Whether it is post-Brexit growth in the UK or resilience in China, improved healthcare supports economic activity.
A healthier Europe will mean citizens spending less and less time in hospitals under expensive treatment regimes, often at a direct cost to the taxpayer, and it will also mean that people receiving the right treatment at the right time are more able to stay in the workplace, thus generating wealth rather than whittling it away.
A shift towards preventative medicine will reduce costs still further. A focus on research into new medicines and cutting-edge treatments will also create jobs – whether they be in research itself, education, design and manufacture of in-vitro products or within the pharmaceutical industry.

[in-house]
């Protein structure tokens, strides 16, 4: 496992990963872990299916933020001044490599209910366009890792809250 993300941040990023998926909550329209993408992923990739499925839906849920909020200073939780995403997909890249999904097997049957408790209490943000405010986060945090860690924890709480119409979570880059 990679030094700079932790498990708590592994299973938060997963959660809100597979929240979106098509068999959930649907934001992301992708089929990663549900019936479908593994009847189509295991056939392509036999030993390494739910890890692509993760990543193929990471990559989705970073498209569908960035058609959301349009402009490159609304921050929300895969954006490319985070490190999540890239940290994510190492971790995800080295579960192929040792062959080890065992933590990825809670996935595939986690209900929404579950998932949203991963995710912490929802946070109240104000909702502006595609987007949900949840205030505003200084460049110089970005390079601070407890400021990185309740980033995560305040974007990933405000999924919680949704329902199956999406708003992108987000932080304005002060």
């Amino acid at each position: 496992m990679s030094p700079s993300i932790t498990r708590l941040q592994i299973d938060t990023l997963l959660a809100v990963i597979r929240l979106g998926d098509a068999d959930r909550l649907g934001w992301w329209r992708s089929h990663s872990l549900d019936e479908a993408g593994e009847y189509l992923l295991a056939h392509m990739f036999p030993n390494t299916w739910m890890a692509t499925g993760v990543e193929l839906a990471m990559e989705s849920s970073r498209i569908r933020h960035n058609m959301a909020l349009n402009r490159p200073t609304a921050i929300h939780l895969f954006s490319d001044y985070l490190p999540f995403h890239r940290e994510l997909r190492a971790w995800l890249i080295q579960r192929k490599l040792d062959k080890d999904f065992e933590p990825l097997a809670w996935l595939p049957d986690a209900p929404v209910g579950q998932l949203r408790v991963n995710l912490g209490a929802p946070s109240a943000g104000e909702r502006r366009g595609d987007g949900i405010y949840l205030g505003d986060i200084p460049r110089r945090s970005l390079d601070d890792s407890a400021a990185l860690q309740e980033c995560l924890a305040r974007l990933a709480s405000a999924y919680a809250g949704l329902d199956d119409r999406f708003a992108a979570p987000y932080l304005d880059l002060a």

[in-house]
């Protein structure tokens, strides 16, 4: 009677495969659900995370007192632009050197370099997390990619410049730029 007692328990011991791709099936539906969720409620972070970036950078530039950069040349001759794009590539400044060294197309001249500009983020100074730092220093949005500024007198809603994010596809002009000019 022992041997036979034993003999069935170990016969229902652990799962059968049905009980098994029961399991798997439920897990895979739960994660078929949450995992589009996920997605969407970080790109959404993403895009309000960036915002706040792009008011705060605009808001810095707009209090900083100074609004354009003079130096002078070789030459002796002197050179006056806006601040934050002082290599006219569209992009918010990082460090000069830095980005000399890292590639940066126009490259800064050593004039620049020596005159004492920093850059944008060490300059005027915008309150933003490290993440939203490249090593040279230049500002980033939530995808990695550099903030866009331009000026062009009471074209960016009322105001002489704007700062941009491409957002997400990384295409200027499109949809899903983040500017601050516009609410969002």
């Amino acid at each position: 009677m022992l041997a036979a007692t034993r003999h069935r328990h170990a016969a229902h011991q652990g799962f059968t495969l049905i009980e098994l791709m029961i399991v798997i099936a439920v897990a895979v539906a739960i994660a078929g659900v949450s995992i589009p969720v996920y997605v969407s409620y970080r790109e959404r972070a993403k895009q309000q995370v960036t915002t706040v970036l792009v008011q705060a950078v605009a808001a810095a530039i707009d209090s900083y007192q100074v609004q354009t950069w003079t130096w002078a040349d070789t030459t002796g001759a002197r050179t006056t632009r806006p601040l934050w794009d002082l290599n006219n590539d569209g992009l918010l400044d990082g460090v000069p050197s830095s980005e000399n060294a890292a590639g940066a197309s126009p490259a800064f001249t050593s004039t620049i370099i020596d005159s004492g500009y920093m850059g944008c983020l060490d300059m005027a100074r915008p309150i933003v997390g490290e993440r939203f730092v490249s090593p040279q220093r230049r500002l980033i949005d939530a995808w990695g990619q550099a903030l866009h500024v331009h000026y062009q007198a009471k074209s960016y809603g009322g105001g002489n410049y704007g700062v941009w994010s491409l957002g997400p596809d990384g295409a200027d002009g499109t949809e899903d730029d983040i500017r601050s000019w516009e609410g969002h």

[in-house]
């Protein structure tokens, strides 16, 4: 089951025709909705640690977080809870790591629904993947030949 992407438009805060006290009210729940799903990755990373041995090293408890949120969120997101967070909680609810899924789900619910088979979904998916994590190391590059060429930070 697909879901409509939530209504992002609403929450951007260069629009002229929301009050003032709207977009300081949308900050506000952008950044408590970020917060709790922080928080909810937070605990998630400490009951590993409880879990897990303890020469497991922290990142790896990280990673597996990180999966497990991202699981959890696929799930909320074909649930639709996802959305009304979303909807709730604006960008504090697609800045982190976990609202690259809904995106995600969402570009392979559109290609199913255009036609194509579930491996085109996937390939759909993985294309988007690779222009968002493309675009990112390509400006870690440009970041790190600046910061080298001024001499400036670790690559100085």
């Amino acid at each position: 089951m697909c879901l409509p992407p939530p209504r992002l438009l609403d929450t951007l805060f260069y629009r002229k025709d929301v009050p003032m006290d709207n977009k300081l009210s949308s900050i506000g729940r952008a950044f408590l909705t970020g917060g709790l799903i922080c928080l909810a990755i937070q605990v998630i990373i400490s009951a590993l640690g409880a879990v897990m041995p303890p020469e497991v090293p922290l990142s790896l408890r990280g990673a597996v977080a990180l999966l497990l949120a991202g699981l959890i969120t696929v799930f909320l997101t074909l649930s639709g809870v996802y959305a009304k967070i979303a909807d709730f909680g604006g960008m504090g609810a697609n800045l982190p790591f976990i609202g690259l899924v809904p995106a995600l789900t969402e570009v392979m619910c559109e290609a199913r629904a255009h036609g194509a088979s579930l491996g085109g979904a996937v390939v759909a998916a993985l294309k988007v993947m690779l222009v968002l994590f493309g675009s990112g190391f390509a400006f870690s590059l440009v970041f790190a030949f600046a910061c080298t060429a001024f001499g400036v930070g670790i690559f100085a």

If Europe is in the vanguard of developing new ways of keeping citizens healthy, it will inevitably attract investment from outside of the bloc.
The road to better health must have personalised medicine as its destination. This innovative method of treating patients utilises research, data and up-to-the-minute technology to provide better diagnostics and follow-up for citizens than is currently the case.
With the backing of the European Union, Europe can work towards building a healthy and wealthy Europe, one worthy of its stated goals for generations to come.